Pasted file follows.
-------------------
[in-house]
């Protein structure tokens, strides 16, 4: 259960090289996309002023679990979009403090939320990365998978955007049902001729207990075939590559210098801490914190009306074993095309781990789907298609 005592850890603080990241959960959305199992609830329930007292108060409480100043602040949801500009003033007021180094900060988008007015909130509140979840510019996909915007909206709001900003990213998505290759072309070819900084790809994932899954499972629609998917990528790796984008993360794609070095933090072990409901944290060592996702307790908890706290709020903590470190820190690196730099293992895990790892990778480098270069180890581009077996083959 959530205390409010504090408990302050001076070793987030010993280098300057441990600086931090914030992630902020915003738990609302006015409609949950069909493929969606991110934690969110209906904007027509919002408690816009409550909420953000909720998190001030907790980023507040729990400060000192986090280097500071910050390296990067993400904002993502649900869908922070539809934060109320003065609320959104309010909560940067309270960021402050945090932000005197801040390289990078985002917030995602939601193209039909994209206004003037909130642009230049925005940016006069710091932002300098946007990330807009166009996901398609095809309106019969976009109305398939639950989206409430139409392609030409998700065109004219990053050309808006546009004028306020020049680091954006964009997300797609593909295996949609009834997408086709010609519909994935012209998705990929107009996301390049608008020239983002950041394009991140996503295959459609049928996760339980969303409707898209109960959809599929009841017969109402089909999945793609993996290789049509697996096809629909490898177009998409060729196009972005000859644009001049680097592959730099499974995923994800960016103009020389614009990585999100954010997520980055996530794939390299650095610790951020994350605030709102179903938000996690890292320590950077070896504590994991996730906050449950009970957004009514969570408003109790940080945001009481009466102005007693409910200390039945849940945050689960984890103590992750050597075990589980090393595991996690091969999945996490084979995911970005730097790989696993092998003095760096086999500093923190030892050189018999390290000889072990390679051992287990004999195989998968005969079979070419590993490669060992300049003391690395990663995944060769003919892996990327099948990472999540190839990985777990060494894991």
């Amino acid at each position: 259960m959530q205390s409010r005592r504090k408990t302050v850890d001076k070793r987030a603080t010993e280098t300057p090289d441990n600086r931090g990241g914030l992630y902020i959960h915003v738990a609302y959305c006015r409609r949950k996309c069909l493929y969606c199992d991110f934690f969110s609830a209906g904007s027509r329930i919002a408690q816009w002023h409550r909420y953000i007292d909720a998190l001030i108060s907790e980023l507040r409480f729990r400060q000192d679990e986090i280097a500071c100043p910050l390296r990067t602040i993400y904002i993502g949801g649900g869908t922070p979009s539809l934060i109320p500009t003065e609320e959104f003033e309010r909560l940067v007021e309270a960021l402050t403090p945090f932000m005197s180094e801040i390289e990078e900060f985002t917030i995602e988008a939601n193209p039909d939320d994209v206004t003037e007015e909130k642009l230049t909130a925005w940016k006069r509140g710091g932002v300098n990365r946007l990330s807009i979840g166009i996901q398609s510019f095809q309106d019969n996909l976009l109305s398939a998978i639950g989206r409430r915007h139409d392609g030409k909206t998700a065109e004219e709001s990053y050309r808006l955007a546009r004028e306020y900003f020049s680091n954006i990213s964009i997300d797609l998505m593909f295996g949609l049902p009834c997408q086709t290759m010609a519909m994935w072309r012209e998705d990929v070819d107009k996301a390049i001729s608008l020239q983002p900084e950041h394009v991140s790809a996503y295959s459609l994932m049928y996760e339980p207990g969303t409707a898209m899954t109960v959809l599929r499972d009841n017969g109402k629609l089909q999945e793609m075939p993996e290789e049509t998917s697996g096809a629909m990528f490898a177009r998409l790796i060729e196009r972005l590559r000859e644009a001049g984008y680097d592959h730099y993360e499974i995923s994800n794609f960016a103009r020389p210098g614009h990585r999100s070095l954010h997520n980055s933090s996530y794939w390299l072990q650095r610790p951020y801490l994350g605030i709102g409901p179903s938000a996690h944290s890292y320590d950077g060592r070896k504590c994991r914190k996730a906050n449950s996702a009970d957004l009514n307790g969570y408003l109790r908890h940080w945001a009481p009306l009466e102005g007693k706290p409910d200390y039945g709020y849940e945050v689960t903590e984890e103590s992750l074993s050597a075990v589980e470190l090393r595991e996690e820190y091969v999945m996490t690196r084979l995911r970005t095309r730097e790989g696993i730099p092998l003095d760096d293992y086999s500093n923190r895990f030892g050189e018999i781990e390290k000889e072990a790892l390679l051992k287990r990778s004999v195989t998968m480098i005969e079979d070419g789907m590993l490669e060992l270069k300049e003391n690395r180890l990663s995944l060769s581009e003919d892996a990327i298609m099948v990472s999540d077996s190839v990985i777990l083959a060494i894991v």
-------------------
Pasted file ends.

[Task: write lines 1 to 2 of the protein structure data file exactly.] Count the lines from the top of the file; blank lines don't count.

[in-house]
């Protein structure tokens, strides 16, 4: 259960090289996309002023679990979009403090939320990365998978955007049902001729207990075939590559210098801490914190009306074993095309781990789907298609 005592850890603080990241959960959305199992609830329930007292108060409480100043602040949801500009003033007021180094900060988008007015909130509140979840510019996909915007909206709001900003990213998505290759072309070819900084790809994932899954499972629609998917990528790796984008993360794609070095933090072990409901944290060592996702307790908890706290709020903590470190820190690196730099293992895990790892990778480098270069180890581009077996083959 959530205390409010504090408990302050001076070793987030010993280098300057441990600086931090914030992630902020915003738990609302006015409609949950069909493929969606991110934690969110209906904007027509919002408690816009409550909420953000909720998190001030907790980023507040729990400060000192986090280097500071910050390296990067993400904002993502649900869908922070539809934060109320003065609320959104309010909560940067309270960021402050945090932000005197801040390289990078985002917030995602939601193209039909994209206004003037909130642009230049925005940016006069710091932002300098946007990330807009166009996901398609095809309106019969976009109305398939639950989206409430139409392609030409998700065109004219990053050309808006546009004028306020020049680091954006964009997300797609593909295996949609009834997408086709010609519909994935012209998705990929107009996301390049608008020239983002950041394009991140996503295959459609049928996760339980969303409707898209109960959809599929009841017969109402089909999945793609993996290789049509697996096809629909490898177009998409060729196009972005000859644009001049680097592959730099499974995923994800960016103009020389614009990585999100954010997520980055996530794939390299650095610790951020994350605030709102179903938000996690890292320590950077070896504590994991996730906050449950009970957004009514969570408003109790940080945001009481009466102005007693409910200390039945849940945050689960984890103590992750050597075990589980090393595991996690091969999945996490084979995911970005730097790989696993092998003095760096086999500093923190030892050189018999390290000889072990390679051992287990004999195989998968005969079979070419590993490669060992300049003391690395990663995944060769003919892996990327099948990472999540190839990985777990060494894991």